Also involved in this project is Tracie Curry, University of Alaska Fairbanks, like Caroline Schill a member of the second Beijer Young Scholars group.

Inequality of the Biosphere

This second Beijer Young Scholars group was given a SEK 2 million planning grant, to continue their exploratoion of the linkages between social inequality and changes in the environment, read more here. Starting in December 2018It will allow them in the upcoming 12 months to work towards a long-term research agenda around trade-offs, synergies and interactions between the SDGs Reduced Inequalities, Zero Hunger, Climate Action, and Life Below Water and on Land (SDGs 10, 2, 13, 14, and 15). In particular, with the help of a set of pre-studies (building on some of the pathways discovered in the paper) and stakeholder workshops, the group will characterise synergies and trade-offs and identify research questions to inform a large future research proposal. 

Moreover, Beijer Institute partners Stockholm Resilience Centre and Global Economic and Dynamics and the Biosphere (GEDB), at the same time received several major research grants, read more about the projects here.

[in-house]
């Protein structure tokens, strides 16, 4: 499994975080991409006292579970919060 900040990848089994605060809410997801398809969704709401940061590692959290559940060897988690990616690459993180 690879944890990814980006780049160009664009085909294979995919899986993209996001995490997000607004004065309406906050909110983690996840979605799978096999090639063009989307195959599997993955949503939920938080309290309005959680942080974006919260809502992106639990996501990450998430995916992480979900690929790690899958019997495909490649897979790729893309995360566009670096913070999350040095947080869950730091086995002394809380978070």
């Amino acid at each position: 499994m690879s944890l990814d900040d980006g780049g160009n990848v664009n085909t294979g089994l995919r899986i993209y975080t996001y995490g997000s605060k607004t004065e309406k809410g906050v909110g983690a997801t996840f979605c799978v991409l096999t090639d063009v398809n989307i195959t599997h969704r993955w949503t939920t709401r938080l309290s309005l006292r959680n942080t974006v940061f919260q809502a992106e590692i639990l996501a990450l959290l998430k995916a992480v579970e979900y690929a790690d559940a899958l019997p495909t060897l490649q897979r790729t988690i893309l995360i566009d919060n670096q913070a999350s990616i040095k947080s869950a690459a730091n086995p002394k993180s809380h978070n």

The economics of resilience

The economics of resilience has been studied for the past few decades. Now, a review paper co-authored by Beijer researchers Li Chuan-Zhong (professor at Uppsala university), Anne-Sophie Crépin and Carl Folke, offers a summary of this body of work.

More specifically, the paper, published in the International Review of Environmental Resource Economics, looks at resilience and economic models, theories, and cases, with special reference to social-ecological systems and regime shifts, the latter referring to large, abrupt, persistent changes to a system.

Crépin explains, “We address the basic sciences of regime shifts and resilience in different settings linked to empirical cases, and review the related economic models. In particular, we discuss models to assess market outcomes when thresholds exist and are known and particular characteristics of such systems when they are optimally managed.”

Models of interest

The paper starts off with a review of three categories of economic models related to resilience thinking.